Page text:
Lawsuits begin and end with damages. One person’s interest has been harmed by another’s act. In the legal thriller Damages, the award-winning TV series starring Glenn Close, each season always focused first on how the newest clients of Hewes & Associates were damaged. The first season portrayed an Enron-like insider trading case, where the founder had dumped his stock on unsuspecting employees as the company fell apart. The ruthless Patty Hewes returned $2 billion to the former employees in exchange for allowing the founder to avoid prison.
In a lawsuit, damages result from an injury to a specific interest that a court can recognize. Injury to a “legally cognizable interest” is essential to standing, the constitutional right to demand justice in the courts. Cases are often thrown out of court because the plaintiff either cannot show an injury or is not adequately connected to the interest that was injured. For example, I cannot sue the burglars of my neighbor’s house, or the rude waitress who served my dinner cold. Right now, several residents of Plainfield, New Jersey are trying to stop the takeover of a community hospital because it was created to serve the surrounding neighborhood, and they believe the new owners will be less committed to the area. But the residents have no real interest in the hospital other than as future patients and local homeowners, and they’ve not been able to stop the takeover.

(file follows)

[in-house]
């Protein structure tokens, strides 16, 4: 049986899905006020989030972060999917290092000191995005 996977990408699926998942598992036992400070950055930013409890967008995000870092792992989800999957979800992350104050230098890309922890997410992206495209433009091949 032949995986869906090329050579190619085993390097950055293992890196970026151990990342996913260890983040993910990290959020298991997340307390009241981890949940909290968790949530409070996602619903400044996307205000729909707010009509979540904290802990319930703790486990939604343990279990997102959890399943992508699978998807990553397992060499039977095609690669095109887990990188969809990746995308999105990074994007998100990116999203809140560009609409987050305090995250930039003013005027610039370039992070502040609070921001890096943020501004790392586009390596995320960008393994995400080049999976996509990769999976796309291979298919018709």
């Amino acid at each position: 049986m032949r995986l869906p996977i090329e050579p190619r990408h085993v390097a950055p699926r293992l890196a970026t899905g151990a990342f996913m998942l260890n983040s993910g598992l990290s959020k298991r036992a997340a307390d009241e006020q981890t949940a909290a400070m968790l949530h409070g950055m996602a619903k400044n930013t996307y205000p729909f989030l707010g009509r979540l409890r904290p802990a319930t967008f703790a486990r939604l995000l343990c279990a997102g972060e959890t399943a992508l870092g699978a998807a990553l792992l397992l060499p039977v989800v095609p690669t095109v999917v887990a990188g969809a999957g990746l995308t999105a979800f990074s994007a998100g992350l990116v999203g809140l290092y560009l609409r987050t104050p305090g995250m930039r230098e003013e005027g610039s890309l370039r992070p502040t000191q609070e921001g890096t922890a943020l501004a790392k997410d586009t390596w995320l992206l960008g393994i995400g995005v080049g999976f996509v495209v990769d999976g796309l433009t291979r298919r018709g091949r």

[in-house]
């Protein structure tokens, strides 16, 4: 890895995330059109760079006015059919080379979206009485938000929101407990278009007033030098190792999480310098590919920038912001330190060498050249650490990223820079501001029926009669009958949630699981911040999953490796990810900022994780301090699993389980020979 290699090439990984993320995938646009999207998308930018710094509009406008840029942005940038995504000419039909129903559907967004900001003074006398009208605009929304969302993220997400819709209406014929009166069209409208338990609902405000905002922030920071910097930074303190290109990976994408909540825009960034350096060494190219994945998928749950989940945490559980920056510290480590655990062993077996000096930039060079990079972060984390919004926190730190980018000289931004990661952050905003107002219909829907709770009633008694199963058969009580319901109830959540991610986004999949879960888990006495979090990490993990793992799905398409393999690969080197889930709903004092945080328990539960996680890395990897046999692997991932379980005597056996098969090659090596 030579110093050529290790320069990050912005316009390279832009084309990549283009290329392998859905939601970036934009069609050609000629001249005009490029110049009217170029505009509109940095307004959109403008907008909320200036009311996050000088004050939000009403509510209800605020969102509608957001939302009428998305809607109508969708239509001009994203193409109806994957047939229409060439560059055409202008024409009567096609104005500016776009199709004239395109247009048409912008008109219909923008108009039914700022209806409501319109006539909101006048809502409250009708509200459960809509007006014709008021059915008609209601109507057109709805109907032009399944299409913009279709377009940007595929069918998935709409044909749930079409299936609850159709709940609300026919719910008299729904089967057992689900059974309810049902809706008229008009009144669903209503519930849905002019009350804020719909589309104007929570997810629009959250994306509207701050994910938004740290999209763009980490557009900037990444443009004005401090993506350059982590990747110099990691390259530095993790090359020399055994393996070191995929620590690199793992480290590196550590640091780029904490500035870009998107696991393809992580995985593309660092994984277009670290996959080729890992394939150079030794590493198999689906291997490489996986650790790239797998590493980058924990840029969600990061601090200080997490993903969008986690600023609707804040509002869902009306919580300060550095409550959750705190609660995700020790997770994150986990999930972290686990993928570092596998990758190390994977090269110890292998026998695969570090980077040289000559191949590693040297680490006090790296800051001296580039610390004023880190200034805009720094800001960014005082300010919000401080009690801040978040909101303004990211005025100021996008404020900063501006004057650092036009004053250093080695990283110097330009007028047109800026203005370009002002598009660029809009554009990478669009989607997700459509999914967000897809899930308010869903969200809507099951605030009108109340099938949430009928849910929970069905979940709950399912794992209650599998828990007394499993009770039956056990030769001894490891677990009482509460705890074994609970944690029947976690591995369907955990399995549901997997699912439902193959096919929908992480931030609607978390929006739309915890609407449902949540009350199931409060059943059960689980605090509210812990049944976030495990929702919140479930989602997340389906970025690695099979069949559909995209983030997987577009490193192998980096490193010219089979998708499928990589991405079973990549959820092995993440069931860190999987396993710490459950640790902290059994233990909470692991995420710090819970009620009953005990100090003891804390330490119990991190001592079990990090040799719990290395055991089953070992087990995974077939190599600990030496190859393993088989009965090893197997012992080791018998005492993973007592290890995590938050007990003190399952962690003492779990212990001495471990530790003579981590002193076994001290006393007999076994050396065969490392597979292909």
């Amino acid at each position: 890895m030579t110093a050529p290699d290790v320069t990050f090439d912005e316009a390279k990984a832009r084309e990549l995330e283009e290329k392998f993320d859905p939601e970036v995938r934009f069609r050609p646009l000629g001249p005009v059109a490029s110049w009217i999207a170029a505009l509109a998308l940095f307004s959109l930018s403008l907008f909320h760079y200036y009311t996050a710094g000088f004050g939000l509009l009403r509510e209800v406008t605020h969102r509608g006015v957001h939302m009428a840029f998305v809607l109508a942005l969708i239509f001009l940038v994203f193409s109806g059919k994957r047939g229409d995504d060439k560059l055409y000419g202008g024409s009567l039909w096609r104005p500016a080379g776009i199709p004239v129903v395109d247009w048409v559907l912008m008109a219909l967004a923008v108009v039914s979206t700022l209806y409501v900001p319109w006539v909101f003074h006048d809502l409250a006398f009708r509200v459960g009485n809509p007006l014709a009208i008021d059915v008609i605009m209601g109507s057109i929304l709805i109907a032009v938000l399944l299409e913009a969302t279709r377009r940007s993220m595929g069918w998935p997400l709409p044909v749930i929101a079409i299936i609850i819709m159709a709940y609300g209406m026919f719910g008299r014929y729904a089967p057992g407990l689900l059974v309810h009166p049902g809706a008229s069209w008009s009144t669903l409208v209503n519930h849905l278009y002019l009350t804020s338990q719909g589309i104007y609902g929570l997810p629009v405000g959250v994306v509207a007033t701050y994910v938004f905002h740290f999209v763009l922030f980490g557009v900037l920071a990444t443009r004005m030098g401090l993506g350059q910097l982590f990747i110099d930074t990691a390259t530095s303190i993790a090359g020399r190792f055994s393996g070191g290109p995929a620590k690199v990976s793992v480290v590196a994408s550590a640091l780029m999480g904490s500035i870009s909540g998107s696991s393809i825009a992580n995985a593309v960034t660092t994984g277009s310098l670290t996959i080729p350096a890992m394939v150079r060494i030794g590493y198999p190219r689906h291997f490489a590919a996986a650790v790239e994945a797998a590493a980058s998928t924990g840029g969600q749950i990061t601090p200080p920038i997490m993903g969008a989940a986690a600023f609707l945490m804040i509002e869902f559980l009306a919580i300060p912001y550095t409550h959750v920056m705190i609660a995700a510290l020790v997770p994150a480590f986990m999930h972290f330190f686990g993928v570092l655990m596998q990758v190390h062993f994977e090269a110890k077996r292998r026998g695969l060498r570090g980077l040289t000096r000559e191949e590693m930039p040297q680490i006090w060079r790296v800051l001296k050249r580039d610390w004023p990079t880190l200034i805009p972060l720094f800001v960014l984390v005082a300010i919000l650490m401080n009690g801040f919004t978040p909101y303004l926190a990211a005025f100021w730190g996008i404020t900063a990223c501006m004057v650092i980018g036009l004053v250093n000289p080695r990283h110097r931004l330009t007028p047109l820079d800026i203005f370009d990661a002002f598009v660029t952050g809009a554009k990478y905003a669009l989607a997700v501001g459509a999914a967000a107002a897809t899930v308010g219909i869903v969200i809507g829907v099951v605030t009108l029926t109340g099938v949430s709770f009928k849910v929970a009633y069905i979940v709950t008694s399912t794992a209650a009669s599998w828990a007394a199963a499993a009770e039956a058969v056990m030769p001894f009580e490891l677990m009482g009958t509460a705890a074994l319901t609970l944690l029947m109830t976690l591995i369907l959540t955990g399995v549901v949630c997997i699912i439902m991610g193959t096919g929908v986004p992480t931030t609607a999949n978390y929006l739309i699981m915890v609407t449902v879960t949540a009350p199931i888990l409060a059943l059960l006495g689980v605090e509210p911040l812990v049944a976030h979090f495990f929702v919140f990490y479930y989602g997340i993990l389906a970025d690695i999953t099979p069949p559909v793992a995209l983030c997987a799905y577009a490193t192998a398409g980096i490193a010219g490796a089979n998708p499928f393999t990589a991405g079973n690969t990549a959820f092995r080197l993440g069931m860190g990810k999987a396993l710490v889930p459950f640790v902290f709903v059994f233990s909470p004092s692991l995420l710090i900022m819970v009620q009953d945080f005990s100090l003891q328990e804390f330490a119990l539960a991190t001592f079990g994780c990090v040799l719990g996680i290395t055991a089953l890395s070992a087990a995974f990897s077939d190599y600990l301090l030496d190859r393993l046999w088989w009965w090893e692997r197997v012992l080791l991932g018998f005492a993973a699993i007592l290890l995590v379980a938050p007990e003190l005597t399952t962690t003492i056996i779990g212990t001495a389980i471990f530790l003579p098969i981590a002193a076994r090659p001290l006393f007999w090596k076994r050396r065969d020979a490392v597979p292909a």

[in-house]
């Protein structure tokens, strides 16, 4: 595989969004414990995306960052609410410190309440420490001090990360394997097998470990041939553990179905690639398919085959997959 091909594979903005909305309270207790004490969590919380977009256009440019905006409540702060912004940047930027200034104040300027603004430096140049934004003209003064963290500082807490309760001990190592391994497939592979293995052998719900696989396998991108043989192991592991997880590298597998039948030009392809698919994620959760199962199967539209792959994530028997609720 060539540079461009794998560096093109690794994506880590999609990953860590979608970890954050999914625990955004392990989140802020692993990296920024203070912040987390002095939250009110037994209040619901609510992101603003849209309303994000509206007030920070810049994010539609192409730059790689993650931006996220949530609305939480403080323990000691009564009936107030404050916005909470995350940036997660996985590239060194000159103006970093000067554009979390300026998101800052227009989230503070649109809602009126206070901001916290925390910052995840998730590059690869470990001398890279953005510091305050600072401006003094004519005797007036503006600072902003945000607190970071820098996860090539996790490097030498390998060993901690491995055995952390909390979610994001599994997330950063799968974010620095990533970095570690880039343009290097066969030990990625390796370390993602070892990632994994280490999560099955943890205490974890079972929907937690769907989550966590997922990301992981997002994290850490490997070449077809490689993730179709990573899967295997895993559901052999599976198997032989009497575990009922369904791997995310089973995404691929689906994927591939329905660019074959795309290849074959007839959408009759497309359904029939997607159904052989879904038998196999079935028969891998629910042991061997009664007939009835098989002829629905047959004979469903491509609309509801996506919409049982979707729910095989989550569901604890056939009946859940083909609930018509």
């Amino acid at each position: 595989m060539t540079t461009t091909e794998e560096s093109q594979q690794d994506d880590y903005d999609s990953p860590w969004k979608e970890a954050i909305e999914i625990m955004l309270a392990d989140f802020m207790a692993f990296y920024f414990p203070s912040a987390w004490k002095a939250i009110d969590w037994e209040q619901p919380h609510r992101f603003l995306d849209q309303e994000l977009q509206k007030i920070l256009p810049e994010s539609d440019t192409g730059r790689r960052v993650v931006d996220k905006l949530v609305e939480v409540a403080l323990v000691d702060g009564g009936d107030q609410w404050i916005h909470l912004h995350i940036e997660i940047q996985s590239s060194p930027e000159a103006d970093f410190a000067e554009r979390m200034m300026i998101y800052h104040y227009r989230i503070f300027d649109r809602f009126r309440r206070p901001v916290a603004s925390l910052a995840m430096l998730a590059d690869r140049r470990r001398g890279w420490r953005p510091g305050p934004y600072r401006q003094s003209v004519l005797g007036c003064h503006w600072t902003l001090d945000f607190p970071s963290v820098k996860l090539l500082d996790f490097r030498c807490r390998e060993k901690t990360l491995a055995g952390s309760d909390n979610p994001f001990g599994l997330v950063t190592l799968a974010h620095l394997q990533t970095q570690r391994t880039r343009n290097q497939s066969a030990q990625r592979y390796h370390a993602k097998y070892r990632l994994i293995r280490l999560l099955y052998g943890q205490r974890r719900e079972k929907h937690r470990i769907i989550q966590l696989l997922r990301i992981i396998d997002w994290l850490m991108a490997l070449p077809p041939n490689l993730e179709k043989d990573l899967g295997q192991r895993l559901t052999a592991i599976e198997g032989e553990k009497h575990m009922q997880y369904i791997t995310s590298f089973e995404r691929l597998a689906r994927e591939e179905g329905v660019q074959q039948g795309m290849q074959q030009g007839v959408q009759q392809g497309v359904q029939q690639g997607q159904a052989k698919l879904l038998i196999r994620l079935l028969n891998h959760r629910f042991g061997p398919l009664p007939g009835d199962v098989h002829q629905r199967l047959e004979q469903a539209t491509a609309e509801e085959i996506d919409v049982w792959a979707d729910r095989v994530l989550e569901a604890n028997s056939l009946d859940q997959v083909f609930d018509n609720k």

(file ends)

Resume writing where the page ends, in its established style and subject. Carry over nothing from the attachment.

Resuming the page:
When an injury to a legal interest exists, it’s important to know what the injury costs in real dollars. I won a judgment in the first lawsuit I filed, but I effectively lost the case by not calculating the actual damages. A roofing contractor doing work on the house next door threw rusty nails and other debris onto my gravel driveway. I endured several flat tires over a period of two weeks before finding and removing the debris. I located the company, collected affidavits from my neighbors, and took the case to court. The judge ruled in my favor and then asked how many miles had been on my tires when they were replaced. I had assumed the company would be forced to pay for my new tires, but no. They hadn’t damaged new tires, and they were only required to pay for what they’d damaged, my old tires.
I was a college student, ignorant of all things automobile except for how to drive, and I had no idea of the typical mileage rating for a tire. Embarrassed at my lack of knowledge, I blurted out “100,000 miles”. The judge kindly found damages of $20 — $5 per tire — and the contractor handed me a bill from his wallet.
It was a powerful lesson. Know how you’ve been harmed before you sue. Or, if you’re on the other side, prepare to show the court how little the plaintiff has been harmed. If you’re as lucky as that roofing company, you can pay the judgment in open court. It all comes down to damages.